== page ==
Prospecting is probably the least understood aspect of practice development among accounting firms. Yet it is the most important stage in acquiring new clients. If accountants lack a prospecting program, they risk limiting themselves to the people they happen to meet as a source of potential clients.
Despite the fact that seeking and securing prospective clients is the key to successful practice growth, most accountants approach it with considerable caution. Accountants are trained to render independent opinions and avoid becoming too close to the people for whom they work for in case it affects their professional judgement. One of the consequences of this is that they tend to lack people skills and communication skills.
Prospecting could not be more different from an accountant’s normal work. It involves chasing tenuous leads before identifying a valid prospect. Because of the tentative nature of the initial results, accountants cannot point to numbers to claim success, or even demonstrate where they are succeeding or failing. Prospecting can also require extensive participation in non-occupational activities, such as meeting people at club and industry gatherings, proving personal competence in unfamiliar arenas, or learning to promote the firm’s professional reputation in unfamiliar circles.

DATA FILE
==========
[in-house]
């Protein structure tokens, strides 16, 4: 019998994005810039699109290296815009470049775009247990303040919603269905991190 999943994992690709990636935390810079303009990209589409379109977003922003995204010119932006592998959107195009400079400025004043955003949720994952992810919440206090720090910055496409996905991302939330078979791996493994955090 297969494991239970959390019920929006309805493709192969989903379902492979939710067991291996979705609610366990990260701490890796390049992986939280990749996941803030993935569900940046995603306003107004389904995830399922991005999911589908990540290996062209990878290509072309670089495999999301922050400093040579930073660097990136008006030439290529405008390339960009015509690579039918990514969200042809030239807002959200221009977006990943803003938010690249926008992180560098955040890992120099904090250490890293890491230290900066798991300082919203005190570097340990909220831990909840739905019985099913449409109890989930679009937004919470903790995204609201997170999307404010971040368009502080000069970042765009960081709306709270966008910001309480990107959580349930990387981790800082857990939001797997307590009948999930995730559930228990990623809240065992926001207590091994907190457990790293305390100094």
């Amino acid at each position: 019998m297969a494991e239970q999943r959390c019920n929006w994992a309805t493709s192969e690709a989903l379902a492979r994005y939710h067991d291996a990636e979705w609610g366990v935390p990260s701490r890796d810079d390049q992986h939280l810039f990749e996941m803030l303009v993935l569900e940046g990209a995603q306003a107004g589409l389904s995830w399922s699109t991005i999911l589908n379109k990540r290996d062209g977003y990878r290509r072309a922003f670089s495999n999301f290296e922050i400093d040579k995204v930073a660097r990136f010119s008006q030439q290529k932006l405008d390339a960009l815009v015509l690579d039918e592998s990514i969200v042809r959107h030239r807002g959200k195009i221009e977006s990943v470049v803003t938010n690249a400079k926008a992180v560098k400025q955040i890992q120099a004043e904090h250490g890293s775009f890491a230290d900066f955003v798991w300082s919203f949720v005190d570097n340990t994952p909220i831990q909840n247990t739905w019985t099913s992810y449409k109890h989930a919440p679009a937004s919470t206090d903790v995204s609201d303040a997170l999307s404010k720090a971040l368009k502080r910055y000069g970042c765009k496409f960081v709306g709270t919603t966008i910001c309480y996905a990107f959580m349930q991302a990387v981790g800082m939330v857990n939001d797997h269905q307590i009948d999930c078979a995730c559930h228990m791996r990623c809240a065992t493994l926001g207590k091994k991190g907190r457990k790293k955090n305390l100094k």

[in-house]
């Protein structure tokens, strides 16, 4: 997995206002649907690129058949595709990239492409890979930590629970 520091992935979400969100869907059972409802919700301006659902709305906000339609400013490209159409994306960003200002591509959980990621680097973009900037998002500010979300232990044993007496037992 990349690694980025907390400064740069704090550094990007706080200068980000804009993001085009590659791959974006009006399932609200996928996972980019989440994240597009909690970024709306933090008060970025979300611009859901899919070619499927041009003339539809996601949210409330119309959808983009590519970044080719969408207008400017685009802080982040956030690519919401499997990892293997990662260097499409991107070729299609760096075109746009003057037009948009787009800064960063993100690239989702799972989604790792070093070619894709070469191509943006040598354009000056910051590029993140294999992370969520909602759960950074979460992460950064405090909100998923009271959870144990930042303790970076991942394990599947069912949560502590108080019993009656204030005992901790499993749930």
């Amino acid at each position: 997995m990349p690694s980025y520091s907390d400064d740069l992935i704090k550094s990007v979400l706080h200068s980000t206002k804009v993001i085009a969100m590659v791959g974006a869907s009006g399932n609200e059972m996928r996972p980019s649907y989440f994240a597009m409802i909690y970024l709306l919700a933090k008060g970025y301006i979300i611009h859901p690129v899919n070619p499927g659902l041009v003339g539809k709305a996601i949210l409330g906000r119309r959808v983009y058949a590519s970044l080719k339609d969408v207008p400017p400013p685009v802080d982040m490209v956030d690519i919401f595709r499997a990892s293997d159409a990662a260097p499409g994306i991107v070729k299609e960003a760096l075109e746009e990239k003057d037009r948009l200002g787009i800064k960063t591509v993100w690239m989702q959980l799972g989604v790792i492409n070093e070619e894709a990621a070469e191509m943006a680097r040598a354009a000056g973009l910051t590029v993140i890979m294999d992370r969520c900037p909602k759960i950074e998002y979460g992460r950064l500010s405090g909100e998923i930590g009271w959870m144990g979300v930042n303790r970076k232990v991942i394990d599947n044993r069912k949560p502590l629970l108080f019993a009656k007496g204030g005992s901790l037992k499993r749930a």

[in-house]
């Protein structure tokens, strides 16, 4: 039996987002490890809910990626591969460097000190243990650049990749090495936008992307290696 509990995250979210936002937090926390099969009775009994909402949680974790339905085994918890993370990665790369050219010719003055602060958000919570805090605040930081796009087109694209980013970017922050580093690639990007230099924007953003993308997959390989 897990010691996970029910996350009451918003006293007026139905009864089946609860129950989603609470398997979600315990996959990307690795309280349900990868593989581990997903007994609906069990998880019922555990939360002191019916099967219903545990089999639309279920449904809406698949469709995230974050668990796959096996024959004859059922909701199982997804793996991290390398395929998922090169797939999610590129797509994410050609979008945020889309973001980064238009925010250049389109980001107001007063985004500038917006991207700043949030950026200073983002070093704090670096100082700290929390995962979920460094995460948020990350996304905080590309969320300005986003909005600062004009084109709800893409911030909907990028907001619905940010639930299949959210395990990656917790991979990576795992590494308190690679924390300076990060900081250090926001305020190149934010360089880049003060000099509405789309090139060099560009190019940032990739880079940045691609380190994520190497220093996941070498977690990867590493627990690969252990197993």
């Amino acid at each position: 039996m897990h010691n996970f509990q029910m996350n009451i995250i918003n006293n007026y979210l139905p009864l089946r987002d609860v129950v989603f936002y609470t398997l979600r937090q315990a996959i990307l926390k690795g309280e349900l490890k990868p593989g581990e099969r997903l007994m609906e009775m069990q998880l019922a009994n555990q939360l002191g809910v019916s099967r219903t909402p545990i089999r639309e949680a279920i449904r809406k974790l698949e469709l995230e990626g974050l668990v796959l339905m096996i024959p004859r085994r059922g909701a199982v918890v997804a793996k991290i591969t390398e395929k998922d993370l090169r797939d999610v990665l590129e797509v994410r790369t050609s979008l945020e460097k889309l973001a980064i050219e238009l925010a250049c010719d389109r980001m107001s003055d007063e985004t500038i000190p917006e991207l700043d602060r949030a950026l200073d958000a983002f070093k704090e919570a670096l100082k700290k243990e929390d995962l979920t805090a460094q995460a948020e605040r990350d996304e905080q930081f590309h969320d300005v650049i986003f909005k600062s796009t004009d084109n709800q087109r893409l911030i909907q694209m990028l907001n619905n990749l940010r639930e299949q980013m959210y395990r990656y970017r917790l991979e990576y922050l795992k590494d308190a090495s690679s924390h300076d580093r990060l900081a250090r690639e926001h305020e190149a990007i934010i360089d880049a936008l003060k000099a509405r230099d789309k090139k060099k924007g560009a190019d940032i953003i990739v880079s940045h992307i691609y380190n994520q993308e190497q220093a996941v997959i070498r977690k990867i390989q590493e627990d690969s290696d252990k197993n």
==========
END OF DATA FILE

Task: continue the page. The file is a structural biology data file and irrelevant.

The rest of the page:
Despite all of this, accountants who are seriously committed to firm growth can become accustomed with prospecting and succeed at it. Quite simply, the more prospecting an accountant does, the greater their chances are of securing new clients.